James Webb Space Telescope will use high-tech origami technology to “drill” into rocket

What should be done when the cutting-edge space telescope is too big for any rocket at this stage, according tomedia reports. NASA’s James Webb Space Telescope is facing such a problem that the agency has come up with a way to use origami technology. That is, the space telescope is folded into the Ariane 5 rocket like a butterfly and put into orbit as planned.

The James Webb telescope, the largest and most complex space telescope ever developed by man, can measure more than 66 feet by 46 feet when its giant hood is opened. NASA completed the assembly in August 2019 and has been testing mirrors and scientific instruments ever since.

Weber is actually made up of two main parts: the telescope itself, a conical device that can point to distant galaxies; its optical telescope element consists of 18 52-inch hexagonal lenses, each made of molybdenum and goldplated. Together, they form a 21-foot-diameter mirror, which is much larger than the Hubble Space Telescope.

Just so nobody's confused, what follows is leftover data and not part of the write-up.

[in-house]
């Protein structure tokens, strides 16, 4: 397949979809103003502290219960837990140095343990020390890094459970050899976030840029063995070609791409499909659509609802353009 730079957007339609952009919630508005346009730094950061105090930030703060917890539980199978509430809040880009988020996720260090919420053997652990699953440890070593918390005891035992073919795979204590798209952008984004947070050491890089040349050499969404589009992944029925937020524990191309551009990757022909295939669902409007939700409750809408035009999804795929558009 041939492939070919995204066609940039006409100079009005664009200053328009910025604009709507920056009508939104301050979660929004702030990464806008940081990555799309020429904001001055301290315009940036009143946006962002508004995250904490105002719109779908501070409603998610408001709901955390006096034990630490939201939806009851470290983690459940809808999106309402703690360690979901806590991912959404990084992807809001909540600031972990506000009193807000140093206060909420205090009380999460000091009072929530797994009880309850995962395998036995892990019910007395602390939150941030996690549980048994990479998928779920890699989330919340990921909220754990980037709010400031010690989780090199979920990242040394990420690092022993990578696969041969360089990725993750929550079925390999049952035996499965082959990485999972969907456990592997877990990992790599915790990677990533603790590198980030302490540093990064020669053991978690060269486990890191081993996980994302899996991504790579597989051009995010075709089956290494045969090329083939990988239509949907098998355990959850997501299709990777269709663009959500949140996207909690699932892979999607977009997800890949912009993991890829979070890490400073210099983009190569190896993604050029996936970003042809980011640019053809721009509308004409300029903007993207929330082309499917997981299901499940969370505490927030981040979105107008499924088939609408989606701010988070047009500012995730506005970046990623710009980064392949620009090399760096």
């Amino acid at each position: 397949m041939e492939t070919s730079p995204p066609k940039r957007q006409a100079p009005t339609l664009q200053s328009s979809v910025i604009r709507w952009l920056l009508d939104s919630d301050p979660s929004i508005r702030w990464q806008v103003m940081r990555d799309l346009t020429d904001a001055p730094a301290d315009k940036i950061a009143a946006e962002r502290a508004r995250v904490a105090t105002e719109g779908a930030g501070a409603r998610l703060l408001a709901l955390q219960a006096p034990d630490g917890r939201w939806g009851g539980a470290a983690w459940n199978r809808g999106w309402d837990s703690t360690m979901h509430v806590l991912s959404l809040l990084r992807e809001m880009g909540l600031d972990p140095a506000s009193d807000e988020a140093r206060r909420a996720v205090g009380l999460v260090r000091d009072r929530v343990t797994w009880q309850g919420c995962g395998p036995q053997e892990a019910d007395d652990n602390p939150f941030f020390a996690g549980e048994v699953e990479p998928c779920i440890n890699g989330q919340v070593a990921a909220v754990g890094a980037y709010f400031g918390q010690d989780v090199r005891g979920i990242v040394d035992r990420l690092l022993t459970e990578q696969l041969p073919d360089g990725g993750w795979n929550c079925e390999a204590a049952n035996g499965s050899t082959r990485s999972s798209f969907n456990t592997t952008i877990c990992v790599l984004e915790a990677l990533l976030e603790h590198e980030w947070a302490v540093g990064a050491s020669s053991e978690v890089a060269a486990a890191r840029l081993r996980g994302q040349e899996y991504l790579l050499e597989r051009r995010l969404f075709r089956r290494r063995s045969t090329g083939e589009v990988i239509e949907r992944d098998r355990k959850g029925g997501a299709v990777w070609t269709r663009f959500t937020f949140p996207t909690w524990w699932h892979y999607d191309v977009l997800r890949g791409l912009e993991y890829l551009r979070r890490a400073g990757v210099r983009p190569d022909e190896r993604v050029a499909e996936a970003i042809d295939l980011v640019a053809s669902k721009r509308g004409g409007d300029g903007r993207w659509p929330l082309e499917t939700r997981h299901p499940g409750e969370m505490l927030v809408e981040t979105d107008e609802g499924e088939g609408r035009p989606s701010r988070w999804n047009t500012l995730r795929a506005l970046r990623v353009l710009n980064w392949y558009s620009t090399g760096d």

However, to make it look at the infrared spectrum correctly, it needs to stay cool. That’s what the second part does, and the huge sun visor will help it stay at minus 370 degrees Fahrenheit. Each layer of the five-layer structure of the sun visor is as thin as a human hair and is made of polyamide film and aluminum-silicon coating.

The telescope’s sun visor needs to be folded a total of 12 times if it wants to squeeze into the Ariane 5 rocket. This will reduce the Weber telescope to the size of a load rectifier suitable for 15 feet by 53 feet, like a moth in a moth.

Next, if the telescope folds successfully, engineers at NASA, ESA and the Canadian Space Agency will conduct final acoustic and vibration tests. If all this succeeds, it will be sent to French Guiana in ten months’ time for its final pre-launch deployment.